Jim: John Astin would not have been my first choice for playing a Russian Count, but his comical hamming is a good fit for this episode. 

Trey: Yeah, his accent is...well, sub-everyone else's, which is saying somethin--but his acting sold the self-important, wastrel of a Russian noble.

Jim: I was surprised by how quickly he was dispatched. 

Trey: Well, it was the end of the episode, but his end came swift within the scene. I don't know how else you'd do the knife-thrower's equivalent of an old fashion Western gunfight, except swift, though.

On another interesting casting tidbit, Susan Odin (Anastasia) was married to the director.

Thursday, February 11, 2021

Revisiting the Wild Wild West: The Night of the Gypsy Peril

"The Night of the Gypsy Peril" 
Written by Ken Kolb
Directed by Alan Crossland, Jr.
Synopsis: West and Gordon must infiltrate a troupe of traveling entertainers to regain a missing elephant at the center of an international incident.

Trey: So, to get the elephant (heh) in the room out of the way, this episode is another (like "Golden Cobra") that has some depictions that are of it's time, and not the sort of thing that would fly today. It's portrayal of the Romani people leans hard into some stereotypes. It's vaguely Arab folk aren't served any better.

Jim: Flashback Disclaimer: Anybody who wades into discussions of old television shows is eventually going to run afoul of all sorts of stereotypes. I suppose some argument could be made that television allowed for the exposure of different cultural perspectives which has gone a long way to undercutting such stereotypes, but we're not here to defend it, only to put it in it's context.

But yeah, these are the standard "Gypsies with Bronx accents" that were popular on television at this time.

Trey: All that said, the title is a bit misleading. The Romani aren't really the villains here. In fact, this episode zigs a lot when you think it might zag, which is perhaps its only saving grace.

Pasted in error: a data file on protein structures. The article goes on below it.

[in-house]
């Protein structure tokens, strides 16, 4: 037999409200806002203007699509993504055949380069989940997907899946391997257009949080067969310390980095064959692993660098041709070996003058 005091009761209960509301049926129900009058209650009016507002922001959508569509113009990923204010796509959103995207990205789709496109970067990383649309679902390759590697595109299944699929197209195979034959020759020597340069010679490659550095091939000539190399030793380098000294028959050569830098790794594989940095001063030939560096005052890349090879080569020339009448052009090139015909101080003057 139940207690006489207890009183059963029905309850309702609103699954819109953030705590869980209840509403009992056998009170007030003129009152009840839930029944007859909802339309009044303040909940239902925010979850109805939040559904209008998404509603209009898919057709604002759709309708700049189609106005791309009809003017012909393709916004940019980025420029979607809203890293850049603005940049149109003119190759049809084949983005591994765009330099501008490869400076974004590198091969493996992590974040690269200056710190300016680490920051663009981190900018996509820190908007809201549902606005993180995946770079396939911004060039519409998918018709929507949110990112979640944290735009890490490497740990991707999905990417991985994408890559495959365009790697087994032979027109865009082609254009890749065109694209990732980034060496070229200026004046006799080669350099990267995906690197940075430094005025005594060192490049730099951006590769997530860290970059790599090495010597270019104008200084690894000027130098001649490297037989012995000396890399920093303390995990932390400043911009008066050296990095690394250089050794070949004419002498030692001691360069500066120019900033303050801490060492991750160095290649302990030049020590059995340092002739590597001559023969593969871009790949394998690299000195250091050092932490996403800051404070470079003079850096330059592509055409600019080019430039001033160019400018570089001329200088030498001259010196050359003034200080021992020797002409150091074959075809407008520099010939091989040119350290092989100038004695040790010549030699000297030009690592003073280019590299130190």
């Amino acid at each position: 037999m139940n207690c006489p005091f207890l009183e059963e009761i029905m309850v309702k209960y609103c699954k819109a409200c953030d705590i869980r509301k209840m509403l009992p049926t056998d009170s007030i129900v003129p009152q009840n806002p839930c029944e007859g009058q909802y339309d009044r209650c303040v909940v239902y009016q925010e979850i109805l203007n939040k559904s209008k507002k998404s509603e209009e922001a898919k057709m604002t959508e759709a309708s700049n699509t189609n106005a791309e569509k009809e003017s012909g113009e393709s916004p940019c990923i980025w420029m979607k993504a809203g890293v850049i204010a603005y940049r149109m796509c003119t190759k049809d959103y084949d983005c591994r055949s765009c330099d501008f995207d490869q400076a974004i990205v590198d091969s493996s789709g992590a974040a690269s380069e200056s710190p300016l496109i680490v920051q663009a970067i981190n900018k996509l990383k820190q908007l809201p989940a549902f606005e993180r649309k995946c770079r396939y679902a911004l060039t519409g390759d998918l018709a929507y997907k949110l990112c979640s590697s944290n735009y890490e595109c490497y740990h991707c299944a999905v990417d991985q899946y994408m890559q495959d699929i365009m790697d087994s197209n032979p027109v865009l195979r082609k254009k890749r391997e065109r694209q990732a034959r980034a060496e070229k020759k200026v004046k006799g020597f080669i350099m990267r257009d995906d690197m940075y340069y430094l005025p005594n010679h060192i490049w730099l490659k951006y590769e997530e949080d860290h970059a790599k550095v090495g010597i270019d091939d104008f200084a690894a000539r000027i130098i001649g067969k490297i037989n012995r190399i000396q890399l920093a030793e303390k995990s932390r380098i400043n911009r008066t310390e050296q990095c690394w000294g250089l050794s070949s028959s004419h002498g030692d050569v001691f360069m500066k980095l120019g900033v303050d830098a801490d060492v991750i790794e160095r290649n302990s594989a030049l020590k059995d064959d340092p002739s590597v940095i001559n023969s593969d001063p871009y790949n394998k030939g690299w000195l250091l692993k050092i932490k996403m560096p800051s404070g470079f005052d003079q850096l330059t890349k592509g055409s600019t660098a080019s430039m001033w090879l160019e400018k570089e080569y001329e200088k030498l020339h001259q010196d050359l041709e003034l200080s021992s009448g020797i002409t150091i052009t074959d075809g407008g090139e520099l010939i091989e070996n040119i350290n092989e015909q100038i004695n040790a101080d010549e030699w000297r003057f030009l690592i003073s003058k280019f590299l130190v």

Jim: The elephant is a cute addition, too. Its introduction and some of the dialogue at the beginning sort of sets the tone for this being a more comical episode. And again, I swear I heard some Gilligan's Island music cues in there!

It's dubious ethnic portrayals aside, this episode really charmed me. It reminded me of some humorous Bonanza episodes. And the plot with the competing factions of bandits and "gypsies" allowed for some fun deviations. (Artemis' ruse with the firecrackers, West's trapeze audition, the Gypsy Dance of Death, etc...)

Trey: Yeah, its got some fun stuff. This gang of robbers has to be the toughest West has ever faced. No matter what he does, there always seems to be one ready to get the drop on him in every single encounter!

Jim: Dr. Loveless should hire these guys!

Wednesday, February 3, 2021

Revisiting the Wild Wild West: The Night of the Feathered Fury

"The Night of the Feathered Fury" 
Written by Henry Sharp
Directed by Robert Sparr
Synopsis: A woman offers to sell information to the government about Count Manzeppi. When she flees, Jim and Artie must unrival the mystery of a wind-up toy chicken that Manzeppi seems willing to kill over.

Trey: It's unfortunate that this is Manzeppi's last appearance. In some ways, I think it's a better episode than his first.

Jim: Again, the poor count has to deal with a disloyal female associate. Gerda runs to the government for protection, and West is pretty cynical about her lady in distress routine.

Trey: With good reason, as we soon see! If you notice, it's been a while since we had a full-fledged "girl of the week" romance interest for West. Those were much more common in Season One.

Gerda is played by Michelle Carey, probably best known for her role in the 1966 Western, El Dorado, which is known for being the second of three Westerns directed by Howard Hawks and written by Leigh Brackett where a sheriff and friends have to defend his office against an outlaw gang.

Jim: She was also in a lot of late 60s-70s TV. Back to Manzeppi: again he seems to display magical powers when he is turning on the lights in the train car. On a side note, it's sort of funny how many people end up appearing in the train car. 

Trey: They really need to get better locks. It happens so often, they seldom seem really surprised.

Jim: True! Overall, Manzeppi reminds me of early Silver Age appearances of Magneto in that he's supposedly capable of magic, but rather than ever use his abilities in any exciting way, he has cronies do all the hard work.

Trey: It's like that want a villain with magic powers, but they don't want a villain with magic powers. Manzeppi's associates are less interesting this time.

Jim: But they are sort of James Bond--as is the fate of Gerda. A definite homage to Goldfinger. Before that, though, I liked how Jim and Artie get her to turn on Manzeppi.

Trey: The humor is that is that he even lays out their plan for her (and lampshades the trope for the audience)! And so, as Manzeppi departs in a balloon, we say good-bye to Victor Buono on WWW.